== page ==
Not all of these new initiatives will succeed.  But within a few years, it will be possible for any person or group in the world to help answer any of the five questions above that form the core of the aid operating system.  If the existing agencies that run closed systems don’t adapt to this new set of conditions, they will become as irrelevant as old IBM mainframes.

Related post: Is aid stuck using IBM punch cards?

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7 Comments

  1. p wrote:

    Re: Technology startups such as Frontline SMS and Ushahidi are making it possible for beneficiaries to have direct input into what they need ex-ante (schools? health clinics? microcredit?) and how well projects are being implemented once underway.

    Please read this blog post from Ushahidi to see why this is a sentence that is akin to saying that Microsoft Excel, Google Docs, or Web Forums are increasing transparency. It is not those tools, but organizations / projects that are using those tools to increase transparency that are doing so.

    In fact, if we want to talk about tools that let people talk back, we should understand that the mobile phone / SMS is the part of that tool that is allowing for lots and lots of beneficiaries to talk back. FSMS + Ushahidi are there for aggregating those messages. Aggregation tools aren’t by themselves enabling beneficiaries to talk back. They are great ways to use information when beneficiaries do talk back. And to design systems so one can listen to lots of them, analyze what they say.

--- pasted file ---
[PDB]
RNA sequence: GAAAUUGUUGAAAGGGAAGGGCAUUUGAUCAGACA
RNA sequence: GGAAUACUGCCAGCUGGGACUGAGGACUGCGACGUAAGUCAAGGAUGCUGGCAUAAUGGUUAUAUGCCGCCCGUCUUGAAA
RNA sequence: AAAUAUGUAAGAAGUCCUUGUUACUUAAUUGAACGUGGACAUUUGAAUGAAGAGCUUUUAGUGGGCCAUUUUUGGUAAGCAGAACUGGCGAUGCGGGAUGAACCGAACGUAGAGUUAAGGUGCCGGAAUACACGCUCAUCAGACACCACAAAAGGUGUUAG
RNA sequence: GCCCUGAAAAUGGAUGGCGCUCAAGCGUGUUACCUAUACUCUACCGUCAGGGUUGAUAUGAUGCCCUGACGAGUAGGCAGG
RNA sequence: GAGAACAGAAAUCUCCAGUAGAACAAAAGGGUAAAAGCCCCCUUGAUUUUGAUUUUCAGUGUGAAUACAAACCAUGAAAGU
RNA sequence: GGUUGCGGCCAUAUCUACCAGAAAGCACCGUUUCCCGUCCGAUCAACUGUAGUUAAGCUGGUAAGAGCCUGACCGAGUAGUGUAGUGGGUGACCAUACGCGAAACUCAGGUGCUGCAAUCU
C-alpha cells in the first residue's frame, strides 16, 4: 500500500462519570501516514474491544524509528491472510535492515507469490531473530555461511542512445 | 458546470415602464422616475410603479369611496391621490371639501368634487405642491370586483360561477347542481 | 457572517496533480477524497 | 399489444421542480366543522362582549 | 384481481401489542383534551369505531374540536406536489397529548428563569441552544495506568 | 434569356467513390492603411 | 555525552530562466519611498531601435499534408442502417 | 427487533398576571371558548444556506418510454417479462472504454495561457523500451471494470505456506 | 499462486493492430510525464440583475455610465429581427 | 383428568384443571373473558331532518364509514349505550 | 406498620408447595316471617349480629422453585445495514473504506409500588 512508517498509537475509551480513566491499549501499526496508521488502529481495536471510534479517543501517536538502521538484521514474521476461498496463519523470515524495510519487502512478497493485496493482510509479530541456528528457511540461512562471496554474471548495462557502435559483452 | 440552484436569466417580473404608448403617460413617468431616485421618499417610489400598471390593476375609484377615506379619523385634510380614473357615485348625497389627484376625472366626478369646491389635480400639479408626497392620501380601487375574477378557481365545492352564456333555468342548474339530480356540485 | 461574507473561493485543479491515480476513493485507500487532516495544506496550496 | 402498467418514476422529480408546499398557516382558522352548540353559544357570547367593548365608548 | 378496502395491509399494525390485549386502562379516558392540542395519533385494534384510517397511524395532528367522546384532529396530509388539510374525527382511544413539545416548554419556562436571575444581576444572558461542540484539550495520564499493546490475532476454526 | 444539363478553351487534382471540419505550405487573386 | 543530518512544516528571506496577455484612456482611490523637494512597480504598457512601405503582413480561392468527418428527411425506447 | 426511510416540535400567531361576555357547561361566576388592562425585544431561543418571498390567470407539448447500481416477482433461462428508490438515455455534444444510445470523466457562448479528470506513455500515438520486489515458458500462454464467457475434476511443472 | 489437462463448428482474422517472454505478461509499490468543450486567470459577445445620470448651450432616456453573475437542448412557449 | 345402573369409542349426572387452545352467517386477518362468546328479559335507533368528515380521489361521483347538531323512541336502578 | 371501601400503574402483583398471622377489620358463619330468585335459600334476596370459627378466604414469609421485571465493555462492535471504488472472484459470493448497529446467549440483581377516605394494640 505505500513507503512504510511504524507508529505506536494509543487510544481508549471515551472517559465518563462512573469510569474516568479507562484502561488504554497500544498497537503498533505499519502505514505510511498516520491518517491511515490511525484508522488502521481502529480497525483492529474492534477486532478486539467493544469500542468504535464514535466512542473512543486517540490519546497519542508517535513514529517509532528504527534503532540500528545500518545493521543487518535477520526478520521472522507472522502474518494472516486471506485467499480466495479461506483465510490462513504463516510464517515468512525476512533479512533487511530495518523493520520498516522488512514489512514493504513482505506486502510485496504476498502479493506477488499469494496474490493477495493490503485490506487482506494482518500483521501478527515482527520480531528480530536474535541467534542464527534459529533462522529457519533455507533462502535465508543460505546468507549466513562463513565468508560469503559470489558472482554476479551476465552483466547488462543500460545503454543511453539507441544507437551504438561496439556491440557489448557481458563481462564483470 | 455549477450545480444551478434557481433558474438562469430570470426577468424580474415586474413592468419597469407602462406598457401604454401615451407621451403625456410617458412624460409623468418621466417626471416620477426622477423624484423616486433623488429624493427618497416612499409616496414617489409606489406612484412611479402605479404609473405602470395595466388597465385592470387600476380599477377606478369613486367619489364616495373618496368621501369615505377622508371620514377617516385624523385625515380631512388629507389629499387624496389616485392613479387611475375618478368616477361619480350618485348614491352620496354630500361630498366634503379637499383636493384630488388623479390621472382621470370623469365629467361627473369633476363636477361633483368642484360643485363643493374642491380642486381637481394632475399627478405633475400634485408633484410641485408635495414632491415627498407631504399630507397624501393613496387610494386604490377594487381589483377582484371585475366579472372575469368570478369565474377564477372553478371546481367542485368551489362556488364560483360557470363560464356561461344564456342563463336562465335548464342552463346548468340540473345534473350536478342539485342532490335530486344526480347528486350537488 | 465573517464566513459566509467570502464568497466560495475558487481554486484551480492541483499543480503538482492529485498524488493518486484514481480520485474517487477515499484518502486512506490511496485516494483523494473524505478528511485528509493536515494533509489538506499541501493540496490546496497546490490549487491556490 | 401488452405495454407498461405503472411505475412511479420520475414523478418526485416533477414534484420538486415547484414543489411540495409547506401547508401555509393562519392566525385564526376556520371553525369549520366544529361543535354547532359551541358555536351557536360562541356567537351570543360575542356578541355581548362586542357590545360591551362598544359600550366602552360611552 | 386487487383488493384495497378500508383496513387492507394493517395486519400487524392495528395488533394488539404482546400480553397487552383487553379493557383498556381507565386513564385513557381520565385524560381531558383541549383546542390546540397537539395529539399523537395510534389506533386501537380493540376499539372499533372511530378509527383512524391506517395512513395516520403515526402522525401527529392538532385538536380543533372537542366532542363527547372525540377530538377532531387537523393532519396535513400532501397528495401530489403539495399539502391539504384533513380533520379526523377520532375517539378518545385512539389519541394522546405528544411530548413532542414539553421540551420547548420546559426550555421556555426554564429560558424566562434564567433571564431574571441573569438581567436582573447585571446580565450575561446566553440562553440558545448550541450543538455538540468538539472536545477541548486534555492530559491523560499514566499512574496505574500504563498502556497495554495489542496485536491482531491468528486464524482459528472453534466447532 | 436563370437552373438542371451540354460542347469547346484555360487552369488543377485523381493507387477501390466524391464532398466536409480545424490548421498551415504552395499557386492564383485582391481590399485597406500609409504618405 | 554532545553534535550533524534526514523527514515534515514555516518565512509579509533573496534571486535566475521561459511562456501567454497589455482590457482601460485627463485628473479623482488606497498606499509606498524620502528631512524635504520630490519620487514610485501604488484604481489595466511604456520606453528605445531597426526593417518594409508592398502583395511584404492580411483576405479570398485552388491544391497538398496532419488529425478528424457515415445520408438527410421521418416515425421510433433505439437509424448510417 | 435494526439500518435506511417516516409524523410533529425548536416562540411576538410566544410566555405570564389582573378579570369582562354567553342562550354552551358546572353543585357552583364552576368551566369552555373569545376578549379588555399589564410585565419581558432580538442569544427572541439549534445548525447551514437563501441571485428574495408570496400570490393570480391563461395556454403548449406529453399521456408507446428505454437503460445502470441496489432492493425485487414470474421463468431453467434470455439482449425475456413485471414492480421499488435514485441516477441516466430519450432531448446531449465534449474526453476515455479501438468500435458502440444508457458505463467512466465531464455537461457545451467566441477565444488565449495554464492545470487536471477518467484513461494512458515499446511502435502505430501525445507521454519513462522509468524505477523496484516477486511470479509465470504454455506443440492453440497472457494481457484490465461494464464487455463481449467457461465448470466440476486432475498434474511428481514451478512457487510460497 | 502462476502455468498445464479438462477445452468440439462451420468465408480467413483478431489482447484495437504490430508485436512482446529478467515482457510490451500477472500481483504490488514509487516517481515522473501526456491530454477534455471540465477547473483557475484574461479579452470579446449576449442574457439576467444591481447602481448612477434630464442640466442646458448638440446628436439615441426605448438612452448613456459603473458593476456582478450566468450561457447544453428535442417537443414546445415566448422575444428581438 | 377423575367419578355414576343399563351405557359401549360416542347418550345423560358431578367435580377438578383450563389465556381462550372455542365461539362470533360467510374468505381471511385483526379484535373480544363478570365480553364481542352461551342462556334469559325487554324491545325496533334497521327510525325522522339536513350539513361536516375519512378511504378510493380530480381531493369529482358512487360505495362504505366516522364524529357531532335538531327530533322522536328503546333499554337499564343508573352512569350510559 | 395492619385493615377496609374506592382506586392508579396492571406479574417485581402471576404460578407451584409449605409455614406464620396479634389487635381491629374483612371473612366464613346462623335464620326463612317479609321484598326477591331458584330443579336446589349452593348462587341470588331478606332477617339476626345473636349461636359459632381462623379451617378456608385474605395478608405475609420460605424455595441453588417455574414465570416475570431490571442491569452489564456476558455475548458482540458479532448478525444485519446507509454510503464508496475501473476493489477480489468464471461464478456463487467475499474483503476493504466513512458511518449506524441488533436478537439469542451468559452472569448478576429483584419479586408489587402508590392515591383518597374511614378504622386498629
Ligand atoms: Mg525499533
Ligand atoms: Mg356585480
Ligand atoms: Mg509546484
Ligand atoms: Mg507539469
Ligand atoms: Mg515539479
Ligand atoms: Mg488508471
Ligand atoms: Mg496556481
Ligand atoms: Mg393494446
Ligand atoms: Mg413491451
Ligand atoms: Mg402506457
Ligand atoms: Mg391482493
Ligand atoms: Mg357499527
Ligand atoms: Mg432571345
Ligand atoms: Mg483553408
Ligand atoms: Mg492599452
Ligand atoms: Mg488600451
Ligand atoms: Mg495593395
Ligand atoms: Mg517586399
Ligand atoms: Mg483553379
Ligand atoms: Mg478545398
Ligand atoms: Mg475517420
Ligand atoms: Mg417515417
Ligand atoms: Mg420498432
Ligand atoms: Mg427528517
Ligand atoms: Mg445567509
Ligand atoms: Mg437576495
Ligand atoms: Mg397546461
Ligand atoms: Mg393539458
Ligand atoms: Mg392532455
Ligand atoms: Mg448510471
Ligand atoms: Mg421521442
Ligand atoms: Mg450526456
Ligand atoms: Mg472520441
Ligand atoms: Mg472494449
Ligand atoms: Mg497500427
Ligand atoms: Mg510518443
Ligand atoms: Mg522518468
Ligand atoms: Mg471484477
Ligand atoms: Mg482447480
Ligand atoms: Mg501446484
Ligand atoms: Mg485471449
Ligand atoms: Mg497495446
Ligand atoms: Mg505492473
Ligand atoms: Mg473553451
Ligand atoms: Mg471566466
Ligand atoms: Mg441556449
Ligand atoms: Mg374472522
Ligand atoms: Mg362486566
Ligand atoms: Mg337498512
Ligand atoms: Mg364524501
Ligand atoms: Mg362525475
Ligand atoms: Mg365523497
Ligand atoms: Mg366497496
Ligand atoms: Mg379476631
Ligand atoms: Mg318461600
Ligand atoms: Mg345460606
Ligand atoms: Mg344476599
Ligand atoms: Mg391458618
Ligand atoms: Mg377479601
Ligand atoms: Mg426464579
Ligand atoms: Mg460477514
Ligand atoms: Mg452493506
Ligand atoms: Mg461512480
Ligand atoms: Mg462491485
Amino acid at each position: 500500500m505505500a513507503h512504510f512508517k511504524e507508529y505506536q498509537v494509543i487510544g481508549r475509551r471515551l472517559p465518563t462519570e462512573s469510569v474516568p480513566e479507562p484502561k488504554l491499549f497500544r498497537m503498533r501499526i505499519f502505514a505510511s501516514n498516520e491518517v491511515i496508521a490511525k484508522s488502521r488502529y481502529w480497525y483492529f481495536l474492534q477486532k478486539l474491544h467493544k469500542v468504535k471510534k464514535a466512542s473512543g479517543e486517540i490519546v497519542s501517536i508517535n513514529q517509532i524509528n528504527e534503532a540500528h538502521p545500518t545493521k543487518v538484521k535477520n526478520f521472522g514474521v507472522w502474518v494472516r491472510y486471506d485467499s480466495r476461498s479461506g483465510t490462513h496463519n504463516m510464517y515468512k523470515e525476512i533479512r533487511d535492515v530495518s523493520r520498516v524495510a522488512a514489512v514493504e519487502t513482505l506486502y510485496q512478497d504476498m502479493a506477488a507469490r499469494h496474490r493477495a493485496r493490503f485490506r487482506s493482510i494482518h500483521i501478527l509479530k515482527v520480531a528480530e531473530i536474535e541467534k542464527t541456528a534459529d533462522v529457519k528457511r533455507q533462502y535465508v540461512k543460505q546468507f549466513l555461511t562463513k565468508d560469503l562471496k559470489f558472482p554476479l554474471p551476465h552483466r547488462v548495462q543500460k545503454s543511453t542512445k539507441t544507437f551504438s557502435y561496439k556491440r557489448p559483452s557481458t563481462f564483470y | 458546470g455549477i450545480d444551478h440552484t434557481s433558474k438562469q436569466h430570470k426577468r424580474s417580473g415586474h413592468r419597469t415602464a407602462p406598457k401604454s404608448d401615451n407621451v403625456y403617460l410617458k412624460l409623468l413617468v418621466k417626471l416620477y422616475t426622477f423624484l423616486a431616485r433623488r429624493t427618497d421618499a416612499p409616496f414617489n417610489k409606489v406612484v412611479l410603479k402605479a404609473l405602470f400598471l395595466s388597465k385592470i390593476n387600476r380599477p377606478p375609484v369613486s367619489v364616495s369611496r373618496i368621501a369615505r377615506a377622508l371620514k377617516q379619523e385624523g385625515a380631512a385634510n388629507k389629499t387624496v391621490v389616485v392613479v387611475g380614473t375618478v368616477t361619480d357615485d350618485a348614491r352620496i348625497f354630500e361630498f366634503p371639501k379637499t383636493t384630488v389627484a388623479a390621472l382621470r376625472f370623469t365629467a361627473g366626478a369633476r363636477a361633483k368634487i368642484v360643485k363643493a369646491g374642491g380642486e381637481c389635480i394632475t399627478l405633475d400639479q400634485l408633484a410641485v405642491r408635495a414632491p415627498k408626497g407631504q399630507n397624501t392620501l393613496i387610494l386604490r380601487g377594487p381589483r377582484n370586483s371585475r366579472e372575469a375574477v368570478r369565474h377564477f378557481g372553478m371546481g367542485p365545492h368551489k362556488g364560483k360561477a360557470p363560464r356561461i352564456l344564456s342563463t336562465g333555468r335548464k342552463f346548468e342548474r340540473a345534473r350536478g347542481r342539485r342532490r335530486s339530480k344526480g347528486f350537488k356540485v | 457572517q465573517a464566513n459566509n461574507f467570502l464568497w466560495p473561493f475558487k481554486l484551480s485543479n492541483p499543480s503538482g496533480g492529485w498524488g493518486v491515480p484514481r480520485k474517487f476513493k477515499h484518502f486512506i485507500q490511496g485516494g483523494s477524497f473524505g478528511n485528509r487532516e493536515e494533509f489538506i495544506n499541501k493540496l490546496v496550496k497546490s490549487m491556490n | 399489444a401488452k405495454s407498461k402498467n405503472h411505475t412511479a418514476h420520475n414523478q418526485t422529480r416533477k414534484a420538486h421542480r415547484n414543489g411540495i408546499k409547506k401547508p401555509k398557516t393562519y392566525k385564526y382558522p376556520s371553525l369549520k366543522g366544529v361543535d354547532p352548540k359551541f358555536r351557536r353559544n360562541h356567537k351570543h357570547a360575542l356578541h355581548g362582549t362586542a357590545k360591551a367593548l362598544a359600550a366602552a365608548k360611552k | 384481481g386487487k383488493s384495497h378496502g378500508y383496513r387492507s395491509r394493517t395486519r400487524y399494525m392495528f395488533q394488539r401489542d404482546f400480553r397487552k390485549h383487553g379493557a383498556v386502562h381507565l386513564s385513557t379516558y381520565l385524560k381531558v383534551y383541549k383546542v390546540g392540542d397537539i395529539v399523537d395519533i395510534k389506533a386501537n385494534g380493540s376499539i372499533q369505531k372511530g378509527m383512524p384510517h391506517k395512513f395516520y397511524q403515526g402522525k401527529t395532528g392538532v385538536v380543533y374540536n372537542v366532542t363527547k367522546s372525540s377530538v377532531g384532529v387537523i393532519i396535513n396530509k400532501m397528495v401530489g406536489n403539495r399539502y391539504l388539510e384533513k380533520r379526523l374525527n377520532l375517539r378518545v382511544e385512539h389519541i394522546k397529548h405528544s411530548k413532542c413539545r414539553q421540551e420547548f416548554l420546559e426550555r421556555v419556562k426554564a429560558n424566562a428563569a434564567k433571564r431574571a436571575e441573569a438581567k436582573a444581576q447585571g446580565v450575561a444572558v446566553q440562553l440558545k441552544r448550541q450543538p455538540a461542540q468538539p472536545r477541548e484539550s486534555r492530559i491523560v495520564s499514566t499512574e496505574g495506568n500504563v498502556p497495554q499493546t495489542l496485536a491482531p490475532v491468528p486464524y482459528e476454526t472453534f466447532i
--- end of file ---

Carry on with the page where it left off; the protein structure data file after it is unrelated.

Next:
But designing systems (even with these tools) that actually allow (the right) beneficiaries to talk back, and that in a meaningful way, is the hard part. So mention those systems and projects, rather than the tool.

    (Of course, you could mention the tools if there were so many projects using them effectively for ‘listening to beneficiaries’ that there could be an easy link made between one and the other. But that is hardly the case.)

    Posted July 6, 2010 at 12:26 am | Permalink
  2. Ned Breslin wrote:

    This trend is most welcome – will shed light on the reality of development assistance in new ways, and help move sector from PR to substance. World will be a better place when “beneficiaries” have an unfiltered voice in the game. Still some years away, but we need to push this! Thanks, nice piece

    Posted July 6, 2010 at 10:46 am | Permalink
  3. p,

    That is a very good point about needing systems to use the tools. I agree completely. You need the tools to enable the systems to enable the feedback. Now that the tools are increasingly available, the hard (and exciting) part is designing the systems to run on top of the tools.

    Dennis

    Posted July 6, 2010 at 11:49 am | Permalink
  4. Andy wrote: